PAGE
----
senior – if you lose in the sectionals, your career is over. Elliot
wrestles for six years at Auburn, ending a career, albeit a high
school one means a season of your life is over. Six years out of a
life of seventeen is not just a season of sports, but a career.
Elliot lost. His season ended. Six years summed up in six minutes.
In case you don’t know, and most don’t (unless you’re a
parent, a coach or a girlfriend who sit in gyms on hard bleachers for
hours), a wrestling match is six minutes. You can win by points or a
pin. Wrestlers don’t like to lose by points. Wrestlers hate to get
pinned. Elliot lost by points. He did get pinned. Herein is part of
Elliot went into his final match knowing he had to win
for his career, and his chance to go to “State” to continue. He also
know his opponent was higher ranked than him. People would expect
Elliot to lose. Elliot didn’t share their expectations. He planned
to win. What he didn’t plan was to have a shoulder injury. His
shoulder was hurt late in the season and never healed. His right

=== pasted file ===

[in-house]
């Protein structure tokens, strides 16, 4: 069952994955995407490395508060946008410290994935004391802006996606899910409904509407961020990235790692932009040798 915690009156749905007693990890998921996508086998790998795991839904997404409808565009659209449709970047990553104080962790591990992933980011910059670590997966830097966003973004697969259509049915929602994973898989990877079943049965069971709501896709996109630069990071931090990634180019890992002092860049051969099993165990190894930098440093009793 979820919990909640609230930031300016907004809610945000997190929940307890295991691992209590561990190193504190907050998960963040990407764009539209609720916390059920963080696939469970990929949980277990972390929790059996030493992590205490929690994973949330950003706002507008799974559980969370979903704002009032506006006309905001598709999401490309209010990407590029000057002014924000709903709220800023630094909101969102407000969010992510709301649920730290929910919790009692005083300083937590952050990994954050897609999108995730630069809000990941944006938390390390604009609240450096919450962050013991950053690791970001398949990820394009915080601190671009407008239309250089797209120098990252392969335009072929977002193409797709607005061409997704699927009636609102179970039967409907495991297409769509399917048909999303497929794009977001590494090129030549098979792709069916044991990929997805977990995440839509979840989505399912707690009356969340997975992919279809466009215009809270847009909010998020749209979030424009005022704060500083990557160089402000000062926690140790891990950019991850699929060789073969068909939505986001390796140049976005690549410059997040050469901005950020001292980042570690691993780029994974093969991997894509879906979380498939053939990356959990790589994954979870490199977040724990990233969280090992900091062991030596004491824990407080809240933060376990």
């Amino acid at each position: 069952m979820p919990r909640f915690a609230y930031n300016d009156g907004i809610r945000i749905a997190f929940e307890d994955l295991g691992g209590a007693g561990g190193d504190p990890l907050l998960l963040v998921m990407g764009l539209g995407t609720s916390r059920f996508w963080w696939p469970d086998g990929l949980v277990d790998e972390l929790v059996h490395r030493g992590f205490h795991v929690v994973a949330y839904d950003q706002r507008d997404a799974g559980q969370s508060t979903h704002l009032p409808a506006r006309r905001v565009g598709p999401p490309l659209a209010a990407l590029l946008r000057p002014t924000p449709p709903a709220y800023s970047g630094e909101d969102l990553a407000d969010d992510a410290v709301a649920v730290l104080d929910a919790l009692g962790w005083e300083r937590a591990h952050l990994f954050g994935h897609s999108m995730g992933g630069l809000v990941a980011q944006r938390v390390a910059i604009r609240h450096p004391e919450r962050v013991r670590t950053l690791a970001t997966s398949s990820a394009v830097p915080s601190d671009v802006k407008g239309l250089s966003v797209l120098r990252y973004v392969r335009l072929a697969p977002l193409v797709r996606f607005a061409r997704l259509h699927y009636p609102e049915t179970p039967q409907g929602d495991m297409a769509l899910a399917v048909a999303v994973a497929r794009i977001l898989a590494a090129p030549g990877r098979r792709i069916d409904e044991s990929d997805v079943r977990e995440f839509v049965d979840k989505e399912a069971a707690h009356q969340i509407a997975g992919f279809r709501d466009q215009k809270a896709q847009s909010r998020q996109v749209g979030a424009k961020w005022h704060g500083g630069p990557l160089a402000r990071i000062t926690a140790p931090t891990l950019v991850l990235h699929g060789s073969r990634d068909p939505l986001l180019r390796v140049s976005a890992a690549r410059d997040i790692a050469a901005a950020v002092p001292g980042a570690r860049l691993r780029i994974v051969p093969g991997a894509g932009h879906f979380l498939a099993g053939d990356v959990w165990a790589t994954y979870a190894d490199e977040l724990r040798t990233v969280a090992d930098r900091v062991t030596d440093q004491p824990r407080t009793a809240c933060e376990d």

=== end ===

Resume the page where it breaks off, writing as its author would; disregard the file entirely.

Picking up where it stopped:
shoulder, Elliot is right-handed so his right shoulder was his strong
side. He wrestled on in between ice packs, heat pads, a brace and
Ibuprofens. He was a wrestler, not a complainer and never, ever a
Elliot lost today, but not before he won two matches
earlier in the day he beat two other young men. He pinned them both
(and remember wrestlers hate to be pinned, do all they can to keep
from being pinned).
Elliot’s pins were moments of glory. They were however
costly. His injured shoulder was pushed past pain. His arm became
limp and his fingers numb. But Elliot is a wrestler and this was
sectionals. Wrestlers don’t quit. The gene that allows quitting
DNA. Less you think I’m cruelly judgmental – you watch wrestlers
practice. My diagnosis isn’t criticism, but praise. Wrestlers do not
quit. Elliot is a wrestler.
Elliot went into the match that would be his final match
“bummed up”. When you say “injured” mommas and doctors and school
officials want you to forfeit, give-up, quit before a fight. Mommas
and doctors and school officials are seldom wrestlers. So Elliot
fought, with a grimace and at times a tear be fought. With one arm
dangling like a flag lowered at the end of a day, or a battle he
fought. His arm dangling must meant something else to him. I don’t